How to reach out to the needy animals you can’t rescue.

Photos by Khrysta Imperial Rara

Animal Scene Note: There are many reasons why we can’t help animals even when we really want to. Some of us live in places where animals are prohibited, or don’t have a lot of space at home. Even the most dedicated animal welfare worker will reach the point when he or she can no longer take in more animals, either because the work involved is threatening to intrude into one’s livelihood, or there are already too many animals being cared for. Or a family member or domestic partner may have an unfortunate allergy to the animal concerned. Whatever the reason, there is still a way to help, instead of just being an armchair activist, and Animal Scene invited University of the Philippines professor and radio personality Khrysta Imperial Rara to share tips for helping out the animals you can’t rescue.

Taking a proactive stance to help animals in need is a fulfilling way to show your compassion. Why not reach out to that skinny dog which roams the streets for food, or that alley cat that’s in need of a bath but is always so sweet to strangers?

There are many ways of showing love and concern for animals. You could just stay in your corner and say you love them… or you could go a step further by reaching out to them and encouraging other people to do the same.

Also, do you love just your dog and cat or do you wish the best for all dogs and cats? I have met people who shout out their concern for their companion animals but turn their backs on the canines and felines abandoned by irresponsible owners. These people loathe these homeless animals that, through no fault of theirs, suddenly found themselves roaming the streets.

So which kind of animal lover are you? The passive or the active kind? The challenge here is not to just say you love animals. Here are 7 things you can actually do to help them and live your compassion.

1. Reach out to community animals. They are the dogs and cats in your neighborhood that don’t have a permanent home and/or a regular source of food. If you can go the extra mile, help out a stray dog or cat by fostering them first in your home while finding permanent families for them.

A word of caution: Don’t adopt if you aren’t sure you can take care of them for the rest of their lives. Animal hoarders keep on rescuing animals but can’t afford to give them decent lives at home. It’s like an addiction; they collect animals but don’t take care of them. Make sure you have the consent of your human family before you do it. Adopting stray animals then throwing them out in the streets again when things don’t work out is a very cruel thing to do. It’s very traumatic for the twice-abandoned animals too.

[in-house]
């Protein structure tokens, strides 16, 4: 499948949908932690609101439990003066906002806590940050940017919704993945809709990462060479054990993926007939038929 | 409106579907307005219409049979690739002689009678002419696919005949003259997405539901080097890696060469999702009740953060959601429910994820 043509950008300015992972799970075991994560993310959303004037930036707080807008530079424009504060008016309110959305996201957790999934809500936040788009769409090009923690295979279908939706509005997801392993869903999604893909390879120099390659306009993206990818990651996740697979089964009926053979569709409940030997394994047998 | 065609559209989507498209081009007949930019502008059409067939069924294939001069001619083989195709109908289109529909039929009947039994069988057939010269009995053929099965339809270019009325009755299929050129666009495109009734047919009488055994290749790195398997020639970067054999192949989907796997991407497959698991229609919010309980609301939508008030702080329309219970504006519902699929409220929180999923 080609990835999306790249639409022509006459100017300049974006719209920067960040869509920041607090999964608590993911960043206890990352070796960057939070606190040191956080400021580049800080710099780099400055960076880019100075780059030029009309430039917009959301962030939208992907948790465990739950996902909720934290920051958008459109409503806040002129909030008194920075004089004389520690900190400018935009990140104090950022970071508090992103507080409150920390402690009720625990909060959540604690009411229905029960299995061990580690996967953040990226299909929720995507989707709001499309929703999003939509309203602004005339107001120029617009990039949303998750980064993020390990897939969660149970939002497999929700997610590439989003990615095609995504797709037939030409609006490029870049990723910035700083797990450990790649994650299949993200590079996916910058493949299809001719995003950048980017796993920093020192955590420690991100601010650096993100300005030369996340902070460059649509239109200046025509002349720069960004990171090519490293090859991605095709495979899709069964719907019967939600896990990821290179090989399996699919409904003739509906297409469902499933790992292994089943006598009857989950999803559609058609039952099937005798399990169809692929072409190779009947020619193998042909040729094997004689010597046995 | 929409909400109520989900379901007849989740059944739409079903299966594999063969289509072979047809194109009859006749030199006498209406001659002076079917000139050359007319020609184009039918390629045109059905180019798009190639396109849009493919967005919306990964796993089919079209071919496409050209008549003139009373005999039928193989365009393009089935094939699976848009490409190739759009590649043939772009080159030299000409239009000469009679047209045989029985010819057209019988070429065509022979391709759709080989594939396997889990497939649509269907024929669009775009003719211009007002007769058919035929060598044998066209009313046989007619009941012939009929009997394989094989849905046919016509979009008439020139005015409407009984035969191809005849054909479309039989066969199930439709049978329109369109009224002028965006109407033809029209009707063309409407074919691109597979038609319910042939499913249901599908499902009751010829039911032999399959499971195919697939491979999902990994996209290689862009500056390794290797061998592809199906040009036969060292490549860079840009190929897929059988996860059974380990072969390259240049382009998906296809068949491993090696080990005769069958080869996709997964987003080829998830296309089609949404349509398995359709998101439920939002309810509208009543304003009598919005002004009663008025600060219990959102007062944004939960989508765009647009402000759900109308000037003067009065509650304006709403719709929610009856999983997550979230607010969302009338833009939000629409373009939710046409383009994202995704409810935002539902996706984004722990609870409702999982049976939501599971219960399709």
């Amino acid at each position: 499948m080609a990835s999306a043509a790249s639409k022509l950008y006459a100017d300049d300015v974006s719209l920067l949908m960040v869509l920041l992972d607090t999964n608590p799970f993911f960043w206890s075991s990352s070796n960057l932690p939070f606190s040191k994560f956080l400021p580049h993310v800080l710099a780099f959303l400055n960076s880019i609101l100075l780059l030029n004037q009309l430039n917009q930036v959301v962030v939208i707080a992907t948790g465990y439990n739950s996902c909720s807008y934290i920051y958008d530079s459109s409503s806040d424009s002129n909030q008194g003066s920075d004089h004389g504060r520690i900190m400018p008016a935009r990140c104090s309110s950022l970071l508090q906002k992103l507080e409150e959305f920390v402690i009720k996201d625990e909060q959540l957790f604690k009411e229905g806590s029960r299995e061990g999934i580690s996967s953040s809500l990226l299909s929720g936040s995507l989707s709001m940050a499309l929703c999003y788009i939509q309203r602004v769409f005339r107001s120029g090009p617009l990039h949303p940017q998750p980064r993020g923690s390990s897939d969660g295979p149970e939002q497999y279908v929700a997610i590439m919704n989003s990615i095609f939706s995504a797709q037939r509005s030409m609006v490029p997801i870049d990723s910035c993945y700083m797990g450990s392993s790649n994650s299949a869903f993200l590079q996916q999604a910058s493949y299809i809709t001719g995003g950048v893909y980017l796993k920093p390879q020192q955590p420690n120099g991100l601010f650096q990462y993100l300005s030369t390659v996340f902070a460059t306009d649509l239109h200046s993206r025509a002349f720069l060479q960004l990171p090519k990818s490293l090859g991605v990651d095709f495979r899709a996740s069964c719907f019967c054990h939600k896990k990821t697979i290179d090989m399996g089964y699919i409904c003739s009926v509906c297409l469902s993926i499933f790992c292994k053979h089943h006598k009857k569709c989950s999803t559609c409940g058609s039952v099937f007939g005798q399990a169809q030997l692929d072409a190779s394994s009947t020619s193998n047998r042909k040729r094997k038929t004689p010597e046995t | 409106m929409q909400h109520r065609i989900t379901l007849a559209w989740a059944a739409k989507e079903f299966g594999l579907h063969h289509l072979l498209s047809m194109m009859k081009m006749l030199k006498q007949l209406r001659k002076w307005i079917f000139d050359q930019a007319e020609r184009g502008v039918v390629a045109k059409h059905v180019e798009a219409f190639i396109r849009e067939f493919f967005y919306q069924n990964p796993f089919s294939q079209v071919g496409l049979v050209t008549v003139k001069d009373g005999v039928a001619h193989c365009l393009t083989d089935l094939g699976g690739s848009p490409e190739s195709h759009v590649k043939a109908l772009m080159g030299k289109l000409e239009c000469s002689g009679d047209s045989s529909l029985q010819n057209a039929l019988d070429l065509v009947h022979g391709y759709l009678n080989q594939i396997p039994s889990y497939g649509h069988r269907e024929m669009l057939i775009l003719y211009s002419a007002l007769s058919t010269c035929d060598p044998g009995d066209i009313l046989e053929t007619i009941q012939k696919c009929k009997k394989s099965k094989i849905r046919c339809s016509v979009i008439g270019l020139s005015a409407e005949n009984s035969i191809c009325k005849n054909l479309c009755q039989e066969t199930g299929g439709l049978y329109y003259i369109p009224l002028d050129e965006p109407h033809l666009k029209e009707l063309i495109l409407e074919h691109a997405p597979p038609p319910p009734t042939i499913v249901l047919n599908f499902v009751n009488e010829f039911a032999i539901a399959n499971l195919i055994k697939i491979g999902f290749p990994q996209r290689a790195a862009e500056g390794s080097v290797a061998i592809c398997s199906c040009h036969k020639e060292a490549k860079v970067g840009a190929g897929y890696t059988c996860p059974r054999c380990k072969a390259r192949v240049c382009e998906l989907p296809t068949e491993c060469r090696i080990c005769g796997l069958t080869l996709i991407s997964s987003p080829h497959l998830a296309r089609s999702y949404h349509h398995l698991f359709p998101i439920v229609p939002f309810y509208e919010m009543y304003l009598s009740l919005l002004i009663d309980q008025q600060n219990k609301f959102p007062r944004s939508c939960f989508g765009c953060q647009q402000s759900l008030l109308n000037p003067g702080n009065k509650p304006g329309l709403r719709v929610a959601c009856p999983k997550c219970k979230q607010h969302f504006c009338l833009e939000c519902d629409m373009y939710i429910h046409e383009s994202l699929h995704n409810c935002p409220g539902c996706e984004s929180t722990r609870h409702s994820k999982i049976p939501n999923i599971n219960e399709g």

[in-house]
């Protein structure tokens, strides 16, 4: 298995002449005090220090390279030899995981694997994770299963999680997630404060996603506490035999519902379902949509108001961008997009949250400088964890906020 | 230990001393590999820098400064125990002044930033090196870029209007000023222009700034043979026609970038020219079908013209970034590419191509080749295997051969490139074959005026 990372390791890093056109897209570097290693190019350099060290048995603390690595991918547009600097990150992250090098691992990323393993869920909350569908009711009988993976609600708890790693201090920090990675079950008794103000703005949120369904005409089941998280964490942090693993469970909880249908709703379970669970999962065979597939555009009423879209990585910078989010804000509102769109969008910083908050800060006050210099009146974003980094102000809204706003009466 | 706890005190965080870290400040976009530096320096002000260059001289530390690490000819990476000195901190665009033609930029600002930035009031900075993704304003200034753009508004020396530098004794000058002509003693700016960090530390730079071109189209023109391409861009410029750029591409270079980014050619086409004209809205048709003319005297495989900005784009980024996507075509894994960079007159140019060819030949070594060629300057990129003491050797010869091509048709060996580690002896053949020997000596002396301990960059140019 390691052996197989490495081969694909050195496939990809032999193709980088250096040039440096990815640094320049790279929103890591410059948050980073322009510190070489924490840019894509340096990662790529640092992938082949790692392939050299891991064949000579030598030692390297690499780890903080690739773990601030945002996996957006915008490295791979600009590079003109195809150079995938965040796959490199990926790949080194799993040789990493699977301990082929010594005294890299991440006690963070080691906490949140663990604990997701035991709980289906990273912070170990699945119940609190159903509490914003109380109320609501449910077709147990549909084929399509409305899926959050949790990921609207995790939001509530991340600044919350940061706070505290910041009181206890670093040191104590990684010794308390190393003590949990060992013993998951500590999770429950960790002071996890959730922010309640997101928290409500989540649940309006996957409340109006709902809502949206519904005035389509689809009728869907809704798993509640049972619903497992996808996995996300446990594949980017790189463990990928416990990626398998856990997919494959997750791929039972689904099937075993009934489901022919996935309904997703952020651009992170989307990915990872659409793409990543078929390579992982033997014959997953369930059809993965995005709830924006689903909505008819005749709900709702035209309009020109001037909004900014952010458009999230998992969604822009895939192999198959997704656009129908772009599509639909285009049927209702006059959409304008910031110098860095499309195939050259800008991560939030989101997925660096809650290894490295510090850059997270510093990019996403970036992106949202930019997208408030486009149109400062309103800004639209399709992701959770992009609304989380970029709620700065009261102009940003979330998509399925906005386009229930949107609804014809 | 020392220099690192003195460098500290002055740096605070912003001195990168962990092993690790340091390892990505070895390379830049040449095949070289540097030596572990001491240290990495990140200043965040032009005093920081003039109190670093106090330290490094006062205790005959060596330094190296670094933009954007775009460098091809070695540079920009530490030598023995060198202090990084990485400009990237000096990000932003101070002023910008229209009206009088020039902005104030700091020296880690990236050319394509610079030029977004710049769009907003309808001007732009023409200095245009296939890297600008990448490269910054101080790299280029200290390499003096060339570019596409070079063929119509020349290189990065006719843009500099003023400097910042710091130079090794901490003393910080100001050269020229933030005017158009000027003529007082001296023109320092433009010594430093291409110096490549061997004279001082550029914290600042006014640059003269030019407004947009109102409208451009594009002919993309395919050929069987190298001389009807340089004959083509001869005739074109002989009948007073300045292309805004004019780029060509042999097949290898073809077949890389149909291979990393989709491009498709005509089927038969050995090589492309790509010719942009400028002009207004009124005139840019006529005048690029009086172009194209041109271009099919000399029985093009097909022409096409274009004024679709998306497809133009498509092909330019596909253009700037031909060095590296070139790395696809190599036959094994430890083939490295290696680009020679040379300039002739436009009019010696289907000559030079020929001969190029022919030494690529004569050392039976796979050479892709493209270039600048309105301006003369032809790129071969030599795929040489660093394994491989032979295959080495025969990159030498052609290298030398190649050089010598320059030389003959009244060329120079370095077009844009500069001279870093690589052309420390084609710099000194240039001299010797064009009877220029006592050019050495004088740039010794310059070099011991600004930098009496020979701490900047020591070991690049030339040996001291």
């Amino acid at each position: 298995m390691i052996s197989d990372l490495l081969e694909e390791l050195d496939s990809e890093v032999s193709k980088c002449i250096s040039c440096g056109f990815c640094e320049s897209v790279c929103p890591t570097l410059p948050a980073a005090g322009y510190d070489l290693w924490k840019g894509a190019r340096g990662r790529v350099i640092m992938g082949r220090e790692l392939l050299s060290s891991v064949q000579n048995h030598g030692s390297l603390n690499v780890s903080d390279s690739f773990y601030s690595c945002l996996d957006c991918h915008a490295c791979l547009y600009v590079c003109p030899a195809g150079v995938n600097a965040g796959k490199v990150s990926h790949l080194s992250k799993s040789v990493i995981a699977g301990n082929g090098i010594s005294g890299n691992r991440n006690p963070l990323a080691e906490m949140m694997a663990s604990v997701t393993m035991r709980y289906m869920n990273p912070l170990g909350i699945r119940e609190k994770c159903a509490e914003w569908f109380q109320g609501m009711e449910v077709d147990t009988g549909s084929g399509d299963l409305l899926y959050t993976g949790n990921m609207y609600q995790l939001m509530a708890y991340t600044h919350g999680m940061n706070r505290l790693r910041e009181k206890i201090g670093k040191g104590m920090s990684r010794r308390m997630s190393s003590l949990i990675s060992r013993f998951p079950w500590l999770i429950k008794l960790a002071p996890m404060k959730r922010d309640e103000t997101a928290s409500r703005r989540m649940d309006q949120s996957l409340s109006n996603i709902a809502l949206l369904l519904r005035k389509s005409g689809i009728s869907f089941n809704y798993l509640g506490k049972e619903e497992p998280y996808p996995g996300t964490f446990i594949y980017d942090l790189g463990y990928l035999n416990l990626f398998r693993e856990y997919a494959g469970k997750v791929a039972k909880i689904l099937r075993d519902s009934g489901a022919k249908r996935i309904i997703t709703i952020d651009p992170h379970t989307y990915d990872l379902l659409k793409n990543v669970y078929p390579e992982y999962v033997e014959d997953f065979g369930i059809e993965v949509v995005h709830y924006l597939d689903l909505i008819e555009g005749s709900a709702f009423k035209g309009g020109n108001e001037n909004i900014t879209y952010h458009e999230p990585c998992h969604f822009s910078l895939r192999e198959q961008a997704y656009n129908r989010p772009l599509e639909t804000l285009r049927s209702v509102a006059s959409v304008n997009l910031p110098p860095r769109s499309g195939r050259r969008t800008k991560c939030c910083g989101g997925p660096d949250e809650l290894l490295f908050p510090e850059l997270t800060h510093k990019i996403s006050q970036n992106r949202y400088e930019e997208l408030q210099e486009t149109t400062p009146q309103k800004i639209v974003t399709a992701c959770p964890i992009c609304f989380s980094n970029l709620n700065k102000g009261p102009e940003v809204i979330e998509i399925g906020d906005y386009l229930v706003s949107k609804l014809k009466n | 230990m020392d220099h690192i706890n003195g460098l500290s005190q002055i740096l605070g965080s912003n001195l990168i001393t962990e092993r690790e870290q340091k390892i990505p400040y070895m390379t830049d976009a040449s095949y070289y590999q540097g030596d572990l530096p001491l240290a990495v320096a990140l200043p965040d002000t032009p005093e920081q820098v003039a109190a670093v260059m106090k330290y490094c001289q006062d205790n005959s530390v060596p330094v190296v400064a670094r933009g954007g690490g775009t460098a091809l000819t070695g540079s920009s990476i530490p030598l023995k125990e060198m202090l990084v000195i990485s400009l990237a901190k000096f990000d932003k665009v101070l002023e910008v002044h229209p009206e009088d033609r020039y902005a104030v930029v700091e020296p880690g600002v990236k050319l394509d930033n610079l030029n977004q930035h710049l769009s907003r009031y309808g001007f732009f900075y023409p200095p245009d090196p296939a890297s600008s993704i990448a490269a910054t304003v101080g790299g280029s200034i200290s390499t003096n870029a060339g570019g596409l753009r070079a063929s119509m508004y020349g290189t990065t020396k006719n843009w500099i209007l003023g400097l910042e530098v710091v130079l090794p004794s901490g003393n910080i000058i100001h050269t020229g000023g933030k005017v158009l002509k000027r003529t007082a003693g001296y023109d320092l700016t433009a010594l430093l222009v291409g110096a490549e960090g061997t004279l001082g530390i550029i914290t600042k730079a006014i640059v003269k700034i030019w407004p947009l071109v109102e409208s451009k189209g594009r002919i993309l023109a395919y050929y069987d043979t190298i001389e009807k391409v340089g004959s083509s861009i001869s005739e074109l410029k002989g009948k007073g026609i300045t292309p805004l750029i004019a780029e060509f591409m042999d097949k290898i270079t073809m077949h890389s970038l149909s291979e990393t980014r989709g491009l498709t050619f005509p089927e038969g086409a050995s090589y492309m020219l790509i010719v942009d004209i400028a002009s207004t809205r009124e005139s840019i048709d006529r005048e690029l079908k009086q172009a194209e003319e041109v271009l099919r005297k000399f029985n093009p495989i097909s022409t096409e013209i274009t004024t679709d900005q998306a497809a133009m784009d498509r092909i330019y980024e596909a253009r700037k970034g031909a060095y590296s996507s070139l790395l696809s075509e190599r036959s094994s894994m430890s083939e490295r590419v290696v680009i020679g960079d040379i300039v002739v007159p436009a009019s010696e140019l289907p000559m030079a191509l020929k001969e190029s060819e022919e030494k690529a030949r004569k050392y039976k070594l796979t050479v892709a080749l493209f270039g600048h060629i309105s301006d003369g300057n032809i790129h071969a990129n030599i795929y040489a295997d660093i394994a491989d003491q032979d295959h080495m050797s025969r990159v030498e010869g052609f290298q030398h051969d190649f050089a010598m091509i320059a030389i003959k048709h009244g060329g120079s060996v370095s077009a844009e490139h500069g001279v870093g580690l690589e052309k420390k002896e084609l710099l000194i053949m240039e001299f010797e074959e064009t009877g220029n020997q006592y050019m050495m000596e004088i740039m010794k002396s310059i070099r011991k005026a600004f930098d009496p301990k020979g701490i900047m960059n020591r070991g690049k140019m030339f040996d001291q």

2. Share your blessings. Always have dry dog and cat food as well as canned food in the trunk of your car, if you have one. Also have some water and food dishes and a jug of water ready, just in case. The stray animals will surely appreciate food and water offered by a kind stranger.

3. Befriend them and socialize them. Get them used to interacting with you and other people. The strays that get easily adopted are those that have managed to charm their way to a stranger’s heart.

4. Take charming photos of them in winsome positions, then create a Facebook page or blog about them. Everyone loves an animal with a story. So when you put up that Facebook page or blog about them, make sure the stray dog or cat’s photo is accompanied by his or her story told in an engaging manner. Melt people’s hearts with your words. But be sure that the one who’s finally going to adopt the animal is a responsible person totally capable of giving the dog or cat a good life.

5. Trap-Neuter-Return. If you can afford it, trap the community animals one by one, bring them to a nearby vet clinic for neutering or spaying, then return them to where you found them. If possible, foster them first in your home or a friend’s place while they are recovering from the spaying surgery before bringing them back to their place of origin. You would be doing the community a favor by helping control the population of stray animals. (Animal Scene note: This will entail some out-of-pocket costs so you may need to watch for special discounted or free spay-neuter days among the local vet clinics.)

6. Observe them. Learn from them. I have been observing animals for close to 20 years and I always learn from them. I get a lot of insights about life and people from both my companion animals and the animals I befriend everywhere. They inspire my writing.

7. Educate yourself on animal-related issues. There is so much information available on the Internet, print, and broadcast media nowadays. Check social media and share cute and informative posts about animals, then share what you learn with friends and family. Create a group or online community and encourage others to see animals in a new light. You’ll be surprised at how quick the responses will come and how positive your new friends will be. The love for animals brings like-minded people together.

This appeared in Animal Scene’s April 2016 issue.